Starring: Michael Keaton, Mark Ruffalo, Rachel McAdams, Bryan d’Arcy James, Liev Schrieber, John Slattery and Stanley Tucci
Directed by: Tom McCarthy
Cert: 15A Running Time: 128 minutes
The saying, the devil’s in the detail, was never more accurate than in Tom McCarthy’s meticulously told story of one crack team of investigative journalists and their search for the truth behind the cover up of clerical abuse in the Boston Archdiocese. Based on the true story of the Pulitzer Prize-winning Spotlight team at The Boston Globe, the film details how, in 2001, they chased down a small number of cases that never saw a day in court and, like a pulled thread, began to unravel a massive cover-up by the Catholic Church.
At times disturbing to watch, it is a compelling, highly engrossing story, played by a brilliant ensemble cast featuring Michael Keaton, Mark Ruffalo, Rachel McAdams and Bryan d’Arcy James as the intrepid Spotlight team, ably supported in the newsroom by Liev Schreiber and John Slattery. Calling to mind the likes of All The President’s Men, it shows how every phone call counts, every lead must be chased down, every door must be knocked on and indeed no stone left unturned. Peeling back layer upon layer of the story down to the minutiae, you can almost smell the sweat and newsprint emanating from the screen. In the age of click bait news headlines and internet supremacy, Spotlight heralds a time when print media still reigned and how investigative journalism really bore into the issues and stories of the day.
The film raises the burning question of celibacy and the crisis the church faces in putting such a decree in place with some truly shocking discoveries as to the epidemic it has produced. It also highlights how such allegations made against the priesthood, these men of God, were handled as people simply didn’t want to believe it. As one police officer says, “no-one wants to cuff a priest”.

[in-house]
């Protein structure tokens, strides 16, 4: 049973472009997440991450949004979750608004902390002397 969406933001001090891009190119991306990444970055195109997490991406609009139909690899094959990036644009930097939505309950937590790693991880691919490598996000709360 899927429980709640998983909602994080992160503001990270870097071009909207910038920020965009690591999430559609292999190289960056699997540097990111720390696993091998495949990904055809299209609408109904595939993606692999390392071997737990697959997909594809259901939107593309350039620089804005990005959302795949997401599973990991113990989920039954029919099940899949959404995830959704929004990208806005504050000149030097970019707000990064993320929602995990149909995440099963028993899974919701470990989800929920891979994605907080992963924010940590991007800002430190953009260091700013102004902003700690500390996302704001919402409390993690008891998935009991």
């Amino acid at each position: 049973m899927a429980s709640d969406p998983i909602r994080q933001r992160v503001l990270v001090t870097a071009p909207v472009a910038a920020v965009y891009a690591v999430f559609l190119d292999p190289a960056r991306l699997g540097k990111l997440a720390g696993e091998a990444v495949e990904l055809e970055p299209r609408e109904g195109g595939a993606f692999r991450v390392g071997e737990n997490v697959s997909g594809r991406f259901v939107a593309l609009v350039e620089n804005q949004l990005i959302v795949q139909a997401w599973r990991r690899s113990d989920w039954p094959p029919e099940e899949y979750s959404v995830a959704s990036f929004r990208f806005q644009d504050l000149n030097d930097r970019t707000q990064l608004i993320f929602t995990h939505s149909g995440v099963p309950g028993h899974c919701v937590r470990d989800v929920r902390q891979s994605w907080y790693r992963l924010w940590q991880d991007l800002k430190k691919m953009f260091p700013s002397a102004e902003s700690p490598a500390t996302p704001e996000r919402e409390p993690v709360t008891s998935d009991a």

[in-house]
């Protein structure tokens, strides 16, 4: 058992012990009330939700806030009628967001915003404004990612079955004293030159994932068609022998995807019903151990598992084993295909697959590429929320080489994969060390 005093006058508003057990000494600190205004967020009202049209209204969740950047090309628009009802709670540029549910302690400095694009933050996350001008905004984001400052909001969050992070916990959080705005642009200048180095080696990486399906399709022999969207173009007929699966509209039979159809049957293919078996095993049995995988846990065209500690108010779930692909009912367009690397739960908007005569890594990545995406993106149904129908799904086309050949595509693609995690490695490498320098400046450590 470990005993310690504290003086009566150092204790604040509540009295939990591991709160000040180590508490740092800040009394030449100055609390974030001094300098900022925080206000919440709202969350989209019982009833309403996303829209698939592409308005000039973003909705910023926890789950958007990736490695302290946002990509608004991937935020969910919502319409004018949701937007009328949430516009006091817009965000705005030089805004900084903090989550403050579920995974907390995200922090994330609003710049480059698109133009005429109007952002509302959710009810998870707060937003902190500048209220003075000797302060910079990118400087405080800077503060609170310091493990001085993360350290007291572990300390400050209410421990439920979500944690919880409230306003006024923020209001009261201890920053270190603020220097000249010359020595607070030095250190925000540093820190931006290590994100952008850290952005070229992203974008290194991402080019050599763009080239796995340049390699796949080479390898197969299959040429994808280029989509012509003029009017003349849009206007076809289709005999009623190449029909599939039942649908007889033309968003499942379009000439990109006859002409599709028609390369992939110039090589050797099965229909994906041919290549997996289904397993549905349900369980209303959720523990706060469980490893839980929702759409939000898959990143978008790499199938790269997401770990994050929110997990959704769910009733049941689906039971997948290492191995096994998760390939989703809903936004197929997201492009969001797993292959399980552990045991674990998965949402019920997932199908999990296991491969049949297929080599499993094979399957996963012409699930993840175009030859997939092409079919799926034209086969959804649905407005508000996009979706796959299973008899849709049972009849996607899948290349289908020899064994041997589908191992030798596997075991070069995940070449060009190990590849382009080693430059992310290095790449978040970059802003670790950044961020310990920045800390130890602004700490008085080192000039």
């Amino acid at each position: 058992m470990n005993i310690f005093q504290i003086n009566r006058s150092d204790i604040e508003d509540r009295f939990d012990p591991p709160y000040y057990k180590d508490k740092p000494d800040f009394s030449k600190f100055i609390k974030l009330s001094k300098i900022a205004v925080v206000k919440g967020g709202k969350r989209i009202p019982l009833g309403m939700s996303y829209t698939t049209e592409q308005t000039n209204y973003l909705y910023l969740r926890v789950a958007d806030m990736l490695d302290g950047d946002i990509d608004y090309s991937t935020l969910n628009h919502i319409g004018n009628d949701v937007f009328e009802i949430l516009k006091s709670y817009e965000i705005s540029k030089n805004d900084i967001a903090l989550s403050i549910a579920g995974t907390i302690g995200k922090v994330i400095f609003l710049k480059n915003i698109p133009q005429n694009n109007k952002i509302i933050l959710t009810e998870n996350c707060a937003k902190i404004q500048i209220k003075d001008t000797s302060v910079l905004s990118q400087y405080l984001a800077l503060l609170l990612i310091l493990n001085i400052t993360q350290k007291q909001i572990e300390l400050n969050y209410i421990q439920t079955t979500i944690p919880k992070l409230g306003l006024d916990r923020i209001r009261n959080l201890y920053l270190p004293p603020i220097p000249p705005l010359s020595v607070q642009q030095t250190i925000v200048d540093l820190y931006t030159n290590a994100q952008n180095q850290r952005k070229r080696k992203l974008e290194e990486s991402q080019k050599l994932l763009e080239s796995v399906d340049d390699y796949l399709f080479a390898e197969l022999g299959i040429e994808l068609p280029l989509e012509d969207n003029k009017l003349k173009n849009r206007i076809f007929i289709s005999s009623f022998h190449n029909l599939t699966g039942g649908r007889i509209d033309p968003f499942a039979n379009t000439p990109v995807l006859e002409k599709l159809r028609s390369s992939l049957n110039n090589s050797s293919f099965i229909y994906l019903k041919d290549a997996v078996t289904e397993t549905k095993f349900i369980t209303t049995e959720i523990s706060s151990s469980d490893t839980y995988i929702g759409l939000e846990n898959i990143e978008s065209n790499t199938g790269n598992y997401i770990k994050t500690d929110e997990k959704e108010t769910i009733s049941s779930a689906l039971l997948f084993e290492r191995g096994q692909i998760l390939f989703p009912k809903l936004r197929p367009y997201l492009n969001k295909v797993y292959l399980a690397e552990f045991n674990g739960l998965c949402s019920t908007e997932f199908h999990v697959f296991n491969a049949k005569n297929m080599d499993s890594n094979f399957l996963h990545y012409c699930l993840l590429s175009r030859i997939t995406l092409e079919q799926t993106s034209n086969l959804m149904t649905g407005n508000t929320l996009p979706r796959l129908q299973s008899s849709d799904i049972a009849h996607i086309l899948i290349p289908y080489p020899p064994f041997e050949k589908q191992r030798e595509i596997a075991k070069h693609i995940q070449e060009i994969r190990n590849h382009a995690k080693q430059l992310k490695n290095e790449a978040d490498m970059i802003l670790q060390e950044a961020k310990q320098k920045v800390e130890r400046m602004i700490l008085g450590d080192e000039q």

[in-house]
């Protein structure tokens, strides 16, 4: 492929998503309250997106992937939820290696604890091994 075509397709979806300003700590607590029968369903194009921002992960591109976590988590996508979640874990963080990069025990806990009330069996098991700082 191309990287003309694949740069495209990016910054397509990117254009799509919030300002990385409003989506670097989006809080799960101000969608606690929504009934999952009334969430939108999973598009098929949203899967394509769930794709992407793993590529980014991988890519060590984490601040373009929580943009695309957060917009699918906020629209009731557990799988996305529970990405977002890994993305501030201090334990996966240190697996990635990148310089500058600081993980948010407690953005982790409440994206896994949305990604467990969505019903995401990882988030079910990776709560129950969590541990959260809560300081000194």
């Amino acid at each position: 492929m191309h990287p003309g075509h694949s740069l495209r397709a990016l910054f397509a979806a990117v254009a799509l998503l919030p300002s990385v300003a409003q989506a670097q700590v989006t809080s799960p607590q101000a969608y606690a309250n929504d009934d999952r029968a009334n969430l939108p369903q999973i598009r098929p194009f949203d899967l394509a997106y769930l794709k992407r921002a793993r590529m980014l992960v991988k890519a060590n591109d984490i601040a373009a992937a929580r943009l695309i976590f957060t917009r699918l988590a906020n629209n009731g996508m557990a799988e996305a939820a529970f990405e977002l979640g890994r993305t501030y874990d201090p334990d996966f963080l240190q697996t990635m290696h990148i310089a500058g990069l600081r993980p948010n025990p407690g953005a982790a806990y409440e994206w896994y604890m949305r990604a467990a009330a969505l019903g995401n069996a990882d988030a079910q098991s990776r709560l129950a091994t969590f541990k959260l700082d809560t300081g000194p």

Directed with a eye to letting the screenplay do the talking as opposed to the visuals, McCarthy has delivered an exceptional film, allowing his cast the room to breathe life into their characters and tell the vital story at its heart. McAdams excels as the boots on the street reporter, not afraid to seek answers, a lapsed Catholic who takes her grandmother to mass every Sunday and is fired on by the shocking abuse of trust. Ruffalo plays it with hard determination and nervy energy, while Billy Crudup is suitably oily as a lawyer acting on behalf of the church who settled claims with a “sit down with the bishop and a little dough”. The always wonderful Stanley Tucci, plays a lawyer on the victim’s side, struggling through the red tape to get the claims to court and his scenes with Ruffalo are among the best in the film.
With a total of six Oscar nominations, including Best Picture, Best Director, Best Supporting acting nods for Ruffalo and McAdams, Best Screenplay and Best Film Editing, the film is sure to grab some gold at this year’s ceremony. Highly recommended.